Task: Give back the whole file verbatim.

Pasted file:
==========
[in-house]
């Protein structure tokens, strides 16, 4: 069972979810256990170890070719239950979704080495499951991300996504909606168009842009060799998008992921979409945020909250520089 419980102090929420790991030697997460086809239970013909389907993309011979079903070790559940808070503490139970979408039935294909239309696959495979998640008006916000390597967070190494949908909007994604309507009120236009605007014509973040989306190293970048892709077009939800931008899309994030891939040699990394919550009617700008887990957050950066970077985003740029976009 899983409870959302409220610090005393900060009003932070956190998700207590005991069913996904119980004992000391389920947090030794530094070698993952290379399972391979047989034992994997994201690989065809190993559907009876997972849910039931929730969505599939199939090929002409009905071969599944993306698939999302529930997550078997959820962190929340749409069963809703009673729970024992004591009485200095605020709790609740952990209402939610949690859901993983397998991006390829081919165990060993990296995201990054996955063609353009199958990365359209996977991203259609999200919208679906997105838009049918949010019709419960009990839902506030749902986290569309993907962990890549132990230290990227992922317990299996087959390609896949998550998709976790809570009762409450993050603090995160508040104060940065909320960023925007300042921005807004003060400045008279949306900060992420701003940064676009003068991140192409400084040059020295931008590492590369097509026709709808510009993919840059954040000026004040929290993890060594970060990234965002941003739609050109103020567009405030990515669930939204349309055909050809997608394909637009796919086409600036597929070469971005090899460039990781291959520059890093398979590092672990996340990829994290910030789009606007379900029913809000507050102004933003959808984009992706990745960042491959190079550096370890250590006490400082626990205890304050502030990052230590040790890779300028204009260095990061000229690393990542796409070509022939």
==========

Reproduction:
[in-house]
């Protein structure tokens, strides 16, 4: 069972979810256990170890070719239950979704080495499951991300996504909606168009842009060799998008992921979409945020909250520089 419980102090929420790991030697997460086809239970013909389907993309011979079903070790559940808070503490139970979408039935294909239309696959495979998640008006916000390597967070190494949908909007994604309507009120236009605007014509973040989306190293970048892709077009939800931008899309994030891939040699990394919550009617700008887990957050950066970077985003740029976009 899983409870959302409220610090005393900060009003932070956190998700207590005991069913996904119980004992000391389920947090030794530094070698993952290379399972391979047989034992994997994201690989065809190993559907009876997972849910039931929730969505599939199939090929002409009905071969599944993306698939999302529930997550078997959820962190929340749409069963809703009673729970024992004591009485200095605020709790609740952990209402939610949690859901993983397998991006390829081919165990060993990296995201990054996955063609353009199958990365359209996977991203259609999200919208679906997105838009049918949010019709419960009990839902506030749902986290569309993907962990890549132990230290990227992922317990299996087959390609896949998550998709976790809570009762409450993050603090995160508040104060940065909320960023925007300042921005807004003060400045008279949306900060992420701003940064676009003068991140192409400084040059020295931008590492590369097509026709709808510009993919840059954040000026004040929290993890060594970060990234965002941003739609050109103020567009405030990515669930939204349309055909050809997608394909637009796919086409600036597929070469971005090899460039990781291959520059890093398979590092672990996340990829994290910030789009606007379900029913809000507050102004933003959808984009992706990745960042491959190079550096370890250590006490400082626990205890304050502030990052230590040790890779300028204009260095990061000229690393990542796409070509022939």